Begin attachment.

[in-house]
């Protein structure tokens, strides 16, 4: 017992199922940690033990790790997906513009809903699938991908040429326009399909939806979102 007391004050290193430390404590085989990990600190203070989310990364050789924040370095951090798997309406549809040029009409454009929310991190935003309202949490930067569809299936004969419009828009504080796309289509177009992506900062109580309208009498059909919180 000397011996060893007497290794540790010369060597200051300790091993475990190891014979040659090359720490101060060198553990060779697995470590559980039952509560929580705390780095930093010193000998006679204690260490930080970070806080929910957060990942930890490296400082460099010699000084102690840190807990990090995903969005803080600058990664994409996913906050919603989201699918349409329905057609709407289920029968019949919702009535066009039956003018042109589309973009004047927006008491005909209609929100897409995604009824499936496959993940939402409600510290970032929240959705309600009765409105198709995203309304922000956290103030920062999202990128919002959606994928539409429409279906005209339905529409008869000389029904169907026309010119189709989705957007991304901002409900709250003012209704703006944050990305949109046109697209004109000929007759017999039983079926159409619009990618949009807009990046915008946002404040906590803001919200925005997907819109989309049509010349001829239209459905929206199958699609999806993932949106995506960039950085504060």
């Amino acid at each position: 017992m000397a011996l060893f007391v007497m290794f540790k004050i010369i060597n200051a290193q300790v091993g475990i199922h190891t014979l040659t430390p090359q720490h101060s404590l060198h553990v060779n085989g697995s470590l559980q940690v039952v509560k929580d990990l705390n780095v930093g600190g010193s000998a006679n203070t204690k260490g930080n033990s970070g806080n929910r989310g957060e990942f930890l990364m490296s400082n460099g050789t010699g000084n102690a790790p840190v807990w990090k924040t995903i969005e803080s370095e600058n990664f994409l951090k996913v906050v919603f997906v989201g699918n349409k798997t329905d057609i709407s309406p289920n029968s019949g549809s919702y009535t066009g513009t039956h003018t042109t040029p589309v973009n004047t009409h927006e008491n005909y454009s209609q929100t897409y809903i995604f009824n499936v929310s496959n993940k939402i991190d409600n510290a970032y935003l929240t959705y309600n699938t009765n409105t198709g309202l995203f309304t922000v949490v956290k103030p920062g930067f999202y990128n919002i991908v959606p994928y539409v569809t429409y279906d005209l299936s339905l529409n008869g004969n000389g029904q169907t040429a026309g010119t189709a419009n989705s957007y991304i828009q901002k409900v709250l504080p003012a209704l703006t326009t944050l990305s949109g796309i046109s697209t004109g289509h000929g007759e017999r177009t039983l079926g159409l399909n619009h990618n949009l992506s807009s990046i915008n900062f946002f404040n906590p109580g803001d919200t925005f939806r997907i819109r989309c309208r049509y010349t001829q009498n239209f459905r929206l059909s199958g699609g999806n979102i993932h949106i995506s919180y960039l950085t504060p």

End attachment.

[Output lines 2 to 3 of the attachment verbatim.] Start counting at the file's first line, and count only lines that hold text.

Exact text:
């Protein structure tokens, strides 16, 4: 017992199922940690033990790790997906513009809903699938991908040429326009399909939806979102 007391004050290193430390404590085989990990600190203070989310990364050789924040370095951090798997309406549809040029009409454009929310991190935003309202949490930067569809299936004969419009828009504080796309289509177009992506900062109580309208009498059909919180 000397011996060893007497290794540790010369060597200051300790091993475990190891014979040659090359720490101060060198553990060779697995470590559980039952509560929580705390780095930093010193000998006679204690260490930080970070806080929910957060990942930890490296400082460099010699000084102690840190807990990090995903969005803080600058990664994409996913906050919603989201699918349409329905057609709407289920029968019949919702009535066009039956003018042109589309973009004047927006008491005909209609929100897409995604009824499936496959993940939402409600510290970032929240959705309600009765409105198709995203309304922000956290103030920062999202990128919002959606994928539409429409279906005209339905529409008869000389029904169907026309010119189709989705957007991304901002409900709250003012209704703006944050990305949109046109697209004109000929007759017999039983079926159409619009990618949009807009990046915008946002404040906590803001919200925005997907819109989309049509010349001829239209459905929206199958699609999806993932949106995506960039950085504060």
């Amino acid at each position: 017992m000397a011996l060893f007391v007497m290794f540790k004050i010369i060597n200051a290193q300790v091993g475990i199922h190891t014979l040659t430390p090359q720490h101060s404590l060198h553990v060779n085989g697995s470590l559980q940690v039952v509560k929580d990990l705390n780095v930093g600190g010193s000998a006679n203070t204690k260490g930080n033990s970070g806080n929910r989310g957060e990942f930890l990364m490296s400082n460099g050789t010699g000084n102690a790790p840190v807990w990090k924040t995903i969005e803080s370095e600058n990664f994409l951090k996913v906050v919603f997906v989201g699918n349409k798997t329905d057609i709407s309406p289920n029968s019949g549809s919702y009535t066009g513009t039956h003018t042109t040029p589309v973009n004047t009409h927006e008491n005909y454009s209609q929100t897409y809903i995604f009824n499936v929310s496959n993940k939402i991190d409600n510290a970032y935003l929240t959705y309600n699938t009765n409105t198709g309202l995203f309304t922000v949490v956290k103030p920062g930067f999202y990128n919002i991908v959606p994928y539409v569809t429409y279906d005209l299936s339905l529409n008869g004969n000389g029904q169907t040429a026309g010119t189709a419009n989705s957007y991304i828009q901002k409900v709250l504080p003012a209704l703006t326009t944050l990305s949109g796309i046109s697209t004109g289509h000929g007759e017999r177009t039983l079926g159409l399909n619009h990618n949009l992506s807009s990046i915008n900062f946002f404040n906590p109580g803001d919200t925005f939806r997907i819109r989309c309208r049509y010349t001829q009498n239209f459905r929206l059909s199958g699609g999806n979102i993932h949106i995506s919180y960039l950085t504060p």